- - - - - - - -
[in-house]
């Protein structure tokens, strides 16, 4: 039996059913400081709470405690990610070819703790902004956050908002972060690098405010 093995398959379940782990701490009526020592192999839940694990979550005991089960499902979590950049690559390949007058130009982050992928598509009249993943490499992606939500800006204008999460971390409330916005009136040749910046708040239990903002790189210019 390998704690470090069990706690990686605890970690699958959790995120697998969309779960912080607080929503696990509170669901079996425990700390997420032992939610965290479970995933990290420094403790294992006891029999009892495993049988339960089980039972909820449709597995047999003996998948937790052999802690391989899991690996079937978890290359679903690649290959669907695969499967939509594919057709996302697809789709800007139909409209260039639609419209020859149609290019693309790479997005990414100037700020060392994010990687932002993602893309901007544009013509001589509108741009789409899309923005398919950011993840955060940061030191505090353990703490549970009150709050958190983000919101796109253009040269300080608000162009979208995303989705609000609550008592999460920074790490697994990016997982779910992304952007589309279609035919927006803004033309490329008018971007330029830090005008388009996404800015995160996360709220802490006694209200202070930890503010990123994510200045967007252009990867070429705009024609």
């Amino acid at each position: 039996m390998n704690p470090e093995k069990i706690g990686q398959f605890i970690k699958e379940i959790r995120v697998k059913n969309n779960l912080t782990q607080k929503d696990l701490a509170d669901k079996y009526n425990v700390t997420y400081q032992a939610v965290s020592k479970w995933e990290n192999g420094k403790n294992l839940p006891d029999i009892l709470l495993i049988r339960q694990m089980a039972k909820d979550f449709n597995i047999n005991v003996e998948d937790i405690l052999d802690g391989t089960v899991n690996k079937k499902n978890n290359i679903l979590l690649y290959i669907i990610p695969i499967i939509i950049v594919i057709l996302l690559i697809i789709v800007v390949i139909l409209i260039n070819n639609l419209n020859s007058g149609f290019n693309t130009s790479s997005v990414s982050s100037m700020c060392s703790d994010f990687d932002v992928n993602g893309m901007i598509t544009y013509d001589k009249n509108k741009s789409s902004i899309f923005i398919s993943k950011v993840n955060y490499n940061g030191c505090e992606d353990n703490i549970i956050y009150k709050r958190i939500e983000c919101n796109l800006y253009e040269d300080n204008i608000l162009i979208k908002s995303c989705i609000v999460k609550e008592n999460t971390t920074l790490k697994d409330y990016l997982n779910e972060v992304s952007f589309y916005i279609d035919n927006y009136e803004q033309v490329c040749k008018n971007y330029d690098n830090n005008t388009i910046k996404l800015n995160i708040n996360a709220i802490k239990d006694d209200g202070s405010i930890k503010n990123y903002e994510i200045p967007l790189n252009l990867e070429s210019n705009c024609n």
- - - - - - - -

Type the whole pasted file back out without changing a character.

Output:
[in-house]
């Protein structure tokens, strides 16, 4: 039996059913400081709470405690990610070819703790902004956050908002972060690098405010 093995398959379940782990701490009526020592192999839940694990979550005991089960499902979590950049690559390949007058130009982050992928598509009249993943490499992606939500800006204008999460971390409330916005009136040749910046708040239990903002790189210019 390998704690470090069990706690990686605890970690699958959790995120697998969309779960912080607080929503696990509170669901079996425990700390997420032992939610965290479970995933990290420094403790294992006891029999009892495993049988339960089980039972909820449709597995047999003996998948937790052999802690391989899991690996079937978890290359679903690649290959669907695969499967939509594919057709996302697809789709800007139909409209260039639609419209020859149609290019693309790479997005990414100037700020060392994010990687932002993602893309901007544009013509001589509108741009789409899309923005398919950011993840955060940061030191505090353990703490549970009150709050958190983000919101796109253009040269300080608000162009979208995303989705609000609550008592999460920074790490697994990016997982779910992304952007589309279609035919927006803004033309490329008018971007330029830090005008388009996404800015995160996360709220802490006694209200202070930890503010990123994510200045967007252009990867070429705009024609």
């Amino acid at each position: 039996m390998n704690p470090e093995k069990i706690g990686q398959f605890i970690k699958e379940i959790r995120v697998k059913n969309n779960l912080t782990q607080k929503d696990l701490a509170d669901k079996y009526n425990v700390t997420y400081q032992a939610v965290s020592k479970w995933e990290n192999g420094k403790n294992l839940p006891d029999i009892l709470l495993i049988r339960q694990m089980a039972k909820d979550f449709n597995i047999n005991v003996e998948d937790i405690l052999d802690g391989t089960v899991n690996k079937k499902n978890n290359i679903l979590l690649y290959i669907i990610p695969i499967i939509i950049v594919i057709l996302l690559i697809i789709v800007v390949i139909l409209i260039n070819n639609l419209n020859s007058g149609f290019n693309t130009s790479s997005v990414s982050s100037m700020c060392s703790d994010f990687d932002v992928n993602g893309m901007i598509t544009y013509d001589k009249n509108k741009s789409s902004i899309f923005i398919s993943k950011v993840n955060y490499n940061g030191c505090e992606d353990n703490i549970i956050y009150k709050r958190i939500e983000c919101n796109l800006y253009e040269d300080n204008i608000l162009i979208k908002s995303c989705i609000v999460k609550e008592n999460t971390t920074l790490k697994d409330y990016l997982n779910e972060v992304s952007f589309y916005i279609d035919n927006y009136e803004q033309v490329c040749k008018n971007y330029d690098n830090n005008t388009i910046k996404l800015n995160i708040n996360a709220i802490k239990d006694d209200g202070s405010i930890k503010n990123y903002e994510i200045p967007l790189n252009l990867e070429s210019n705009c024609n």